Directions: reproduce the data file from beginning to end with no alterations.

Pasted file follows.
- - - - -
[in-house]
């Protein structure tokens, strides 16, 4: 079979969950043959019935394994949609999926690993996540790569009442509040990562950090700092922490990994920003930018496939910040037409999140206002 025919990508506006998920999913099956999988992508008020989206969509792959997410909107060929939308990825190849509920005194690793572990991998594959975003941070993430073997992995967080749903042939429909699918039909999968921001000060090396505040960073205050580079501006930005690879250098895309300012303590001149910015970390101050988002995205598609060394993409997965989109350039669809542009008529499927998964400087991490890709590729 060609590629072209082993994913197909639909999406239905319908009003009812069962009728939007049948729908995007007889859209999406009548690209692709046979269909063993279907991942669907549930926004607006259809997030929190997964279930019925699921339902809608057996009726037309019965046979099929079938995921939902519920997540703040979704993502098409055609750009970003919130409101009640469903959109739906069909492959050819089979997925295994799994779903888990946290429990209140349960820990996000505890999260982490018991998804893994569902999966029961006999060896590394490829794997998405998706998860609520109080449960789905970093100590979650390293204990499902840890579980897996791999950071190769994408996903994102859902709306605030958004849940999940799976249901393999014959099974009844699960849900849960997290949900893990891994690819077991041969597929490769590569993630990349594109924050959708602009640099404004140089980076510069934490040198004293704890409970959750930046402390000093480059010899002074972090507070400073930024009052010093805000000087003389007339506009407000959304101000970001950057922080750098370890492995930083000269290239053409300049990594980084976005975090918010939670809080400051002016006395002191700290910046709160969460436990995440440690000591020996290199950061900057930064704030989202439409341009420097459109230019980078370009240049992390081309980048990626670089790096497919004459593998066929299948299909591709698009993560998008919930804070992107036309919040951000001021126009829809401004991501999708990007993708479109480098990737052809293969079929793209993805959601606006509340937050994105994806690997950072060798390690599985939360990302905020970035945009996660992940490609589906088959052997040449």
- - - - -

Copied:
[in-house]
């Protein structure tokens, strides 16, 4: 079979969950043959019935394994949609999926690993996540790569009442509040990562950090700092922490990994920003930018496939910040037409999140206002 025919990508506006998920999913099956999988992508008020989206969509792959997410909107060929939308990825190849509920005194690793572990991998594959975003941070993430073997992995967080749903042939429909699918039909999968921001000060090396505040960073205050580079501006930005690879250098895309300012303590001149910015970390101050988002995205598609060394993409997965989109350039669809542009008529499927998964400087991490890709590729 060609590629072209082993994913197909639909999406239905319908009003009812069962009728939007049948729908995007007889859209999406009548690209692709046979269909063993279907991942669907549930926004607006259809997030929190997964279930019925699921339902809608057996009726037309019965046979099929079938995921939902519920997540703040979704993502098409055609750009970003919130409101009640469903959109739906069909492959050819089979997925295994799994779903888990946290429990209140349960820990996000505890999260982490018991998804893994569902999966029961006999060896590394490829794997998405998706998860609520109080449960789905970093100590979650390293204990499902840890579980897996791999950071190769994408996903994102859902709306605030958004849940999940799976249901393999014959099974009844699960849900849960997290949900893990891994690819077991041969597929490769590569993630990349594109924050959708602009640099404004140089980076510069934490040198004293704890409970959750930046402390000093480059010899002074972090507070400073930024009052010093805000000087003389007339506009407000959304101000970001950057922080750098370890492995930083000269290239053409300049990594980084976005975090918010939670809080400051002016006395002191700290910046709160969460436990995440440690000591020996290199950061900057930064704030989202439409341009420097459109230019980078370009240049992390081309980048990626670089790096497919004459593998066929299948299909591709698009993560998008919930804070992107036309919040951000001021126009829809401004991501999708990007993708479109480098990737052809293969079929793209993805959601606006509340937050994105994806690997950072060798390690599985939360990302905020970035945009996660992940490609589906088959052997040449």